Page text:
Wednesday April 19, 2017
Courtest of Hungry Man Productions
Brian Buckley says 'Dabka' wants to change people's opinions about refugees by actually telling their stories.
In our current political climate—with the federal government waging war against the press and closing its doors to refugees—Dabka comes across as especially relevant. Filmmaker Bryan Buckley drew from his narrative short for the biopic, which follows the life of 24-year-old aspiring journalist Jay Bahadur (Evan Peters) as he leaves Toronto to interview some of the most dangerous pirates in Somalia. The resulting book, The Pirates of Somalia, cemented him as the leading expert in Somali piracy.We spoke with Buckley before the film's world premiere at Tribeca Film Festival to talk about working with refugees, the plight of aspiring professionals in the 21st century, and Dabka's place in Trump's America.
The movie aims to focus on Bahadur's side of the story as well as the pirates', with actual refugees in acting roles alongside big Hollywood names like Evan Peters, Al Pacino, and Melanie Griffith. Previous Oscar nominee and Somali refugee Barkhad Abdi (Captain Phillips) also stars in the film, but the vast majority of Dabka's actors are South Africans with little to no acting experience.
VICE: How did you decide to work with refugees as actors?
Bryan Buckley: For [his previous film] Asad, we went to South Africa and didn't know what we were doing—we'd go into the community, go to the chief, give them the script, and recruit them. It was terrifying. With Dabka, some people were at least familiar with the process. It was really difficult to cast [Jay's love interest] Maryan—we went into the streets of Cape Town and searched for this person without knowing if we were going to find her or not. When we found Sabrina [Hassan Abdulle], it took a month just to train her. But [Somali people] are very outgoing and expressive—they're very open to acting.
Tell me about working with Evan Peters on this film.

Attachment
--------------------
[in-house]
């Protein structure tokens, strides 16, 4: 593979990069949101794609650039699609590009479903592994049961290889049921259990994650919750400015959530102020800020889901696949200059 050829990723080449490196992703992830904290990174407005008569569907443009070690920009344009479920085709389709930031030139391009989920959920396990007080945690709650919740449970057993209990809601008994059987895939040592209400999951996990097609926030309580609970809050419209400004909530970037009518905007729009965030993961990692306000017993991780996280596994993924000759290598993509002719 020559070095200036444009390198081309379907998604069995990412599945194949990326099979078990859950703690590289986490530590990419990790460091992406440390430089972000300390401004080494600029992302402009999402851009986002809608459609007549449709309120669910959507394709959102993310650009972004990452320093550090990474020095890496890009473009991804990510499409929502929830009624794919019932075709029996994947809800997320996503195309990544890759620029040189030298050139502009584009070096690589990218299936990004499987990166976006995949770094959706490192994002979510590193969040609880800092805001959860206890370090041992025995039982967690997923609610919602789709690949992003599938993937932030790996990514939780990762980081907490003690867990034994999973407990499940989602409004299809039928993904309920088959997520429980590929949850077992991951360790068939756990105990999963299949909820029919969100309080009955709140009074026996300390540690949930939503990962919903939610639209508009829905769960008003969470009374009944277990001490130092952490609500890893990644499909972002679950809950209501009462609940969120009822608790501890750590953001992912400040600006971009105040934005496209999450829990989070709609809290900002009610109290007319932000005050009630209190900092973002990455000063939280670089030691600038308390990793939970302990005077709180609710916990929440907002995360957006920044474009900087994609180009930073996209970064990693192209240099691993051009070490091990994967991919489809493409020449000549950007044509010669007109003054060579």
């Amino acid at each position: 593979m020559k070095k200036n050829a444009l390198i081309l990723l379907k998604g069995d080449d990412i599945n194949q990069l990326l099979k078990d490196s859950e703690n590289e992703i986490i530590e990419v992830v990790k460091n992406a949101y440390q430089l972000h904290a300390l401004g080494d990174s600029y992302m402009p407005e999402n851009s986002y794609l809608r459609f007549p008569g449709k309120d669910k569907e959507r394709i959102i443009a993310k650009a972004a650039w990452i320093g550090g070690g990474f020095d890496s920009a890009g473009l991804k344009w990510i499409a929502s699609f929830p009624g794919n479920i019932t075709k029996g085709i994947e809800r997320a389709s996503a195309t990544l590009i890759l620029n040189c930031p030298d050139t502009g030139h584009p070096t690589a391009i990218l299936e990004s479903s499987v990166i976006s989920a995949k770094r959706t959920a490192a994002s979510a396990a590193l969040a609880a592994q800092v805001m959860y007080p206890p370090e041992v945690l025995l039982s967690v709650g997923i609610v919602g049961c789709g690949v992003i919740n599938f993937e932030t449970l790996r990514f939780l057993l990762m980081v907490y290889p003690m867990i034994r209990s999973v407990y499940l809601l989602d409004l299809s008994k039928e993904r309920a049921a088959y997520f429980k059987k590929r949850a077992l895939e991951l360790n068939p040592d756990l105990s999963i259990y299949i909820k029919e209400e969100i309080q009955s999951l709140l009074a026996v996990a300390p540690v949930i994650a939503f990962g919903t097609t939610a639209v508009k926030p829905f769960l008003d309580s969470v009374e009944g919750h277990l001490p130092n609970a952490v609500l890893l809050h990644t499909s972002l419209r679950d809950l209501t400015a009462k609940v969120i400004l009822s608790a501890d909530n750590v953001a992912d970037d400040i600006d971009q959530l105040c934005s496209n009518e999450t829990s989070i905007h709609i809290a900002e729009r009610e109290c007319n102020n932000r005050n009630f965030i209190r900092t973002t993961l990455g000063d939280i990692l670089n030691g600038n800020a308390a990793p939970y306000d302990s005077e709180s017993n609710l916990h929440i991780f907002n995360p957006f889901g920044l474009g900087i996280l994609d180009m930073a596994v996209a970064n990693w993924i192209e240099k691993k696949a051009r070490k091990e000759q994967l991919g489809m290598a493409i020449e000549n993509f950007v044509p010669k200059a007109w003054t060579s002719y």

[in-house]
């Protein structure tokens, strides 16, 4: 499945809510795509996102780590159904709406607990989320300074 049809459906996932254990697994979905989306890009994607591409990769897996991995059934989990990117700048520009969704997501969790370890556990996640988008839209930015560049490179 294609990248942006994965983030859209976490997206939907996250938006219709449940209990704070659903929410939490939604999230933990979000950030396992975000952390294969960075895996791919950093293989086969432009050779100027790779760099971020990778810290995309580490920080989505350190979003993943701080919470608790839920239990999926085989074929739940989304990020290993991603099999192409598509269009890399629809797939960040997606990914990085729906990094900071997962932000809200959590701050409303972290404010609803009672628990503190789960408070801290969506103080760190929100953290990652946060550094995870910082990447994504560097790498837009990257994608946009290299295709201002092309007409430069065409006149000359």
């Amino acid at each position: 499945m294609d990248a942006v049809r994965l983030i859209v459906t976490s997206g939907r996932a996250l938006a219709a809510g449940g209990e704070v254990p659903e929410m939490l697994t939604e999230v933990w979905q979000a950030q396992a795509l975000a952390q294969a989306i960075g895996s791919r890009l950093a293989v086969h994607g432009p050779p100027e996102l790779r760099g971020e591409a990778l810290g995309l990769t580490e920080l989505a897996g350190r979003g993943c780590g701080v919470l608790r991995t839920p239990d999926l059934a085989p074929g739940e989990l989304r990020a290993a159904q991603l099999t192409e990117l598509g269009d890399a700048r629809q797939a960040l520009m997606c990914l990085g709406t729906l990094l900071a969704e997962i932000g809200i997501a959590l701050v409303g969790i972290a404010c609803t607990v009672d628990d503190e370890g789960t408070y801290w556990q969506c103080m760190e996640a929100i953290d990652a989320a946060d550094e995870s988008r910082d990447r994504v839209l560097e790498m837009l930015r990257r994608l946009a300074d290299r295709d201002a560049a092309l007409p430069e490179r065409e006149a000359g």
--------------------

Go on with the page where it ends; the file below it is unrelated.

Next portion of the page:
When I first interviewed Evan for the part, I said, "You're going to become part of that world—it's not like you're going into a trailer to disappear. You're going in and becoming part of that community. You have to roll with whatever happens. You will not come out of that movie the same way you came in." When he got down there, he wanted to spend as much time hanging out with people. He became very close with the big soldier. [In the film] they were singing in the car, and that was something Evan and him would do truthfully in between takes. He embraced the experience as a whole and lived it.
One subject Dabka touches on is how many young people are moving back home, as well as the fact that it's not always easy to establish themselves in the field they want to work in.
When I interviewed Jay, we got into his life, and living in his parent's basement, working as a napkin researcher—that's what he was doing. His frustration about how his stories kept getting rejected was real. You sign up for an education, you come out, and you're kind of screwed. Everyone runs into the same problem: Do you try to make money, or do you actually pursue the thing you want to do? Jay took that leap, and that, to me, was the story.
As a writer, getting your voice heard is very difficult now, so I thought his pursuit was inspiring. You don't have to play by the rules to be successful—if you want to make change, you have to take risks. There's no other choice. You can let the system control you, or you can go outside the system and make things happen.
You filmed most of Dabka before Trump was elected. Do you see the film in a different light now?
It's become more powerful. The essence that we have to bring change and listen has increased. Trump has pretty much gone against everything this film represents, but I never saw this film as anti-Trump, because you can't talk about "anti-" and talk about how we're going to make things better. You can only do that by educating people and opening their eyes. My hope would be that, somehow, Trump supporters see this film and say, "Shit, these people are interesting and they're funny. They're helping us, and they're positive."
The film business tells these one-sided stories—from Black Hawk Down to Captain Phillips—that are reaching America, but they don't show a whole spectrum of a culture. So I feel that Hollywood is responsible for some of the stuff that's going on right now. When people get fearful and don't understand cultures, they start coming at them. We don't show the other side—just the things that drive box office, really, which is "shoot 'em up" films and heroic patriotism stuff.
It seems like a sense of humor is emphasized throughout the film, too.
When you're dealing with movies about "bad guy" stuff, humor opens things up for you. The Somalis have an amazing sense of humor. They're very New York: lots of yelling, lots of laughing. Everything is with passion, and everyone knows everyone. It's incredible. I was afraid to tag the movie as a dramedy, so I kept it as "drama" because I wanted people to discover the humor. When you tell them it's going to be funny, it changes their perspective. If you want to laugh, you can laugh, because there's a lot of humor there.
In our everyday life, some moments you're laughing and some moments you're crying. That's the way it is—the spectrum shows humanity, and it's good. I think that, sometimes, people think just because the movie is about Africa or about the resurgence of piracy that humor has no place in that. But if it's real, then that's what it has to be.